We first reported on Renew's recycling bins with integrated display screens back in February, 2012. Though at the time these were spun as benevolent information-imparting godsends, as Gizmag readers noted it was always on the cards that they would be used for advertising – reportedly 95 percent of the time, it turns out. However, in recent days it has emerged that Renew has kitted out 12 of its bins with technology that allows it to detect the smartphones of passers by, and potentially target ads accordingly. Today the City of London asked Renew to stop using the tracking technology.
It was online magazine Quartz that first broke the news that 12 bins on Cheapside in Central London had been fitted with wireless technology developed by Presence Aware which is able to identify individual smartphones of passers by using the unique MAC address that devices use to identify themselves to networks. The technology is capable of identifying which phones, and therefore which owners, pass by regularly, and target ads accordingly – especially if similar devices are to be installed inside retail outlets. A network of such devices would be able to compare notes on an individual's coming and goings. However, the technology does need Wi-Fi connectivity to be activated on a smartphone in order to read it.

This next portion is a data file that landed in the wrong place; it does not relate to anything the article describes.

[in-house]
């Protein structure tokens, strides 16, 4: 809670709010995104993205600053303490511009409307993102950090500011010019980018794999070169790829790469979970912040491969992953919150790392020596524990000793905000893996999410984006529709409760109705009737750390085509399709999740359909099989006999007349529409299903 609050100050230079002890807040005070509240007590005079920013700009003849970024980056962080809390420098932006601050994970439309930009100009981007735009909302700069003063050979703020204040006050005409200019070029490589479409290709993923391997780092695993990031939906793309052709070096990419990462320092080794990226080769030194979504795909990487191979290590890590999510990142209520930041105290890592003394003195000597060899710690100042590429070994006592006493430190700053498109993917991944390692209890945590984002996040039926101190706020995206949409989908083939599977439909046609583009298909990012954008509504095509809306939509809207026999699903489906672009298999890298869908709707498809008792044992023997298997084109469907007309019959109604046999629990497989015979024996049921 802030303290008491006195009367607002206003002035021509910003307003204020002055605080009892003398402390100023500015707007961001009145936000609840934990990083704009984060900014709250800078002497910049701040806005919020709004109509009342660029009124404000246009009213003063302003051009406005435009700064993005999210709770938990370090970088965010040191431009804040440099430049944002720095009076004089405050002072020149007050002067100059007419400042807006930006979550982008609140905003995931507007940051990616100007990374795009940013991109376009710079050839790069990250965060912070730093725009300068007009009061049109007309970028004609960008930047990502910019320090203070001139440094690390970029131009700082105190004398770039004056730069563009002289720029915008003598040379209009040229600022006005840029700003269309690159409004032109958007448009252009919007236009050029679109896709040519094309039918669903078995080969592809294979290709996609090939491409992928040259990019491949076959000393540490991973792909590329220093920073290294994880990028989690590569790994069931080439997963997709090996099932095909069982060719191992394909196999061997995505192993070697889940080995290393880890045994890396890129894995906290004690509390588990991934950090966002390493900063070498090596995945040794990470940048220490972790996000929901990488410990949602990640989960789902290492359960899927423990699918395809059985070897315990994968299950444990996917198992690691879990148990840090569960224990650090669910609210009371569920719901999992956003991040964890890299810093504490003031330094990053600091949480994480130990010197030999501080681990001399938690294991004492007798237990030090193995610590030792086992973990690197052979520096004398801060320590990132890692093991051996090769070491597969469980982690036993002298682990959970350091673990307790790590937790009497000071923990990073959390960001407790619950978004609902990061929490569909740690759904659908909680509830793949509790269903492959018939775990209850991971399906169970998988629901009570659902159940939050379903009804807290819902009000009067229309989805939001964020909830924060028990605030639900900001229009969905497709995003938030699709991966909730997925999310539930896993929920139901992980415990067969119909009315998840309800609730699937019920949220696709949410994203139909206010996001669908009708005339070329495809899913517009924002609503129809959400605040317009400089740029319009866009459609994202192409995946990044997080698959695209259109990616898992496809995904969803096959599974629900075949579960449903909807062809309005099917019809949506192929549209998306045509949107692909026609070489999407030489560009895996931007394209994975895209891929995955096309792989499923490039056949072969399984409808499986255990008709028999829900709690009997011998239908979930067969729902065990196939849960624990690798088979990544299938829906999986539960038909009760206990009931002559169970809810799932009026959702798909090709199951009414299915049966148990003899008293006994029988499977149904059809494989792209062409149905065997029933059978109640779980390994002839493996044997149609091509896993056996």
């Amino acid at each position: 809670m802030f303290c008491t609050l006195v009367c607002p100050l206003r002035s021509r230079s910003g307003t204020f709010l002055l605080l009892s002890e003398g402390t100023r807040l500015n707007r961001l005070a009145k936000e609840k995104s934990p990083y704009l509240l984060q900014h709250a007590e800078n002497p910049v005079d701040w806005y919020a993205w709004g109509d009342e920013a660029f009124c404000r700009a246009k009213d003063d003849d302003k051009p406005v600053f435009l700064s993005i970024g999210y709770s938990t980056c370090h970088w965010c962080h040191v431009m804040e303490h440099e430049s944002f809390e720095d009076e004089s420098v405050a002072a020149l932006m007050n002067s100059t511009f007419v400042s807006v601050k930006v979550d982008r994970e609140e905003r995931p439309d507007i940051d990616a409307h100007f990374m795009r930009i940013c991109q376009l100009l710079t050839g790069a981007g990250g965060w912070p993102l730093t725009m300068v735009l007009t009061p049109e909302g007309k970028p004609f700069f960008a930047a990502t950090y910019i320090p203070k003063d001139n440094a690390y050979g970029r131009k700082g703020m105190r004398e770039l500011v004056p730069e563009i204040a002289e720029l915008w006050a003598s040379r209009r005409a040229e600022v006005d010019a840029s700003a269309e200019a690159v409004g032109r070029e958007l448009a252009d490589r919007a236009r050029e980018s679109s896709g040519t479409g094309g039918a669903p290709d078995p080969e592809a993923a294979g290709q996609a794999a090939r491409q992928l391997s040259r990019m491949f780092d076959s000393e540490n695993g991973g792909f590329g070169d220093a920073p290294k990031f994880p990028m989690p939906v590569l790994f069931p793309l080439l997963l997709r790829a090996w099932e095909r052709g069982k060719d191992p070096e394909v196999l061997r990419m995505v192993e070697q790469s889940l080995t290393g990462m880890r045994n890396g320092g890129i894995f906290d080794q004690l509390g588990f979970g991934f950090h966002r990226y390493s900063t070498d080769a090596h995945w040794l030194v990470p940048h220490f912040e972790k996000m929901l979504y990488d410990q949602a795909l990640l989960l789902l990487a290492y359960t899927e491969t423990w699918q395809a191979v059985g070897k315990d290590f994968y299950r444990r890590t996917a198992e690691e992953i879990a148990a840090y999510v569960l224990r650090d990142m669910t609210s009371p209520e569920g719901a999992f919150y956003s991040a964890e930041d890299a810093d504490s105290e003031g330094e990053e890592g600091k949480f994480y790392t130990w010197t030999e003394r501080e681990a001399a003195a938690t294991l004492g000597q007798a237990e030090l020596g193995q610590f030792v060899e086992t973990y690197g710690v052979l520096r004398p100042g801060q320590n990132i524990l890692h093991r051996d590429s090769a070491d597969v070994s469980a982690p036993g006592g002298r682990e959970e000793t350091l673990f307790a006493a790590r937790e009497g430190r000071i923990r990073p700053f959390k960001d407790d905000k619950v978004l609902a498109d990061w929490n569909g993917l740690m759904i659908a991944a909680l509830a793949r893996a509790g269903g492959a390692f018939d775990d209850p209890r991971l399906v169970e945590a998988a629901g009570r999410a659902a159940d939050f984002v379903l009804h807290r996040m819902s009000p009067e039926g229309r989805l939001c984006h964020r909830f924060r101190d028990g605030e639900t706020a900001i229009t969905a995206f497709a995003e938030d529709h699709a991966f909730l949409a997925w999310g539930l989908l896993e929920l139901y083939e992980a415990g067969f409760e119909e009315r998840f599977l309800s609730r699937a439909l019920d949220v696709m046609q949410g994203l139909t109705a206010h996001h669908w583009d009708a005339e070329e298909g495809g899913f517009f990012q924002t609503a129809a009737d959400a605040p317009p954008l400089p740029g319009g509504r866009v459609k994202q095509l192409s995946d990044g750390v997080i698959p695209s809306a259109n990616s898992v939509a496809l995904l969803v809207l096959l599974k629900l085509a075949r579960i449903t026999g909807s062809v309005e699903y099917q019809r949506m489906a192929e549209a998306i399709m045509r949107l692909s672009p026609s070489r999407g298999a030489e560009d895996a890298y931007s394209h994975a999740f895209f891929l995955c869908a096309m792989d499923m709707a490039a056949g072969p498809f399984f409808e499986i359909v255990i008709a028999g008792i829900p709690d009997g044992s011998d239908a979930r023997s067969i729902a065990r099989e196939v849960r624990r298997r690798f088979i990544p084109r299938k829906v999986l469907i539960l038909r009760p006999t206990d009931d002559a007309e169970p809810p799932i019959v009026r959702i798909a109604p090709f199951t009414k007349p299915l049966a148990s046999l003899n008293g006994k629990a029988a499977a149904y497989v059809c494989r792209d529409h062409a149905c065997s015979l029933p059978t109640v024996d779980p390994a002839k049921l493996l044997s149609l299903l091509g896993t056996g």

UPGRADE TO NEW ATLAS PLUS
More than 1,200 New Atlas Plus subscribers directly support our journalism, and get access to our premium ad-free site and email newsletter. Join them for just US$19 a year.UPGRADE
The City of London, which awarded Renew with the original contract to install the bins, has today asked the company to desist using Presence Aware's technology.
"We have already asked the firm concerned to stop this data collection immediately and we have also taken the issue to the Information Commissioner's Office," said a City of London spokesperson. "Irrespective of what's technically possible, anything that happens like this on the streets needs to be done carefully, with the backing of an informed public."
Renew Chief Executive Kaveh Memari has said that the company is no longer carrying out field trials of tracking technology, though he has assured the BBC the data is "encrypted, aggregated and anonymised." As part of the original agreement, the City of London is entitled to display public information on the screens 5 percent of the time.
The development is reminiscent of the recently announced OptimEyes billboards with integrated cameras in use in the UK. However, before British readers develop a complex, according to Quartz, Renew hopes to launch the technology in Dubai, Kuala Lumpur and New York, though that was before the City of London's intervention.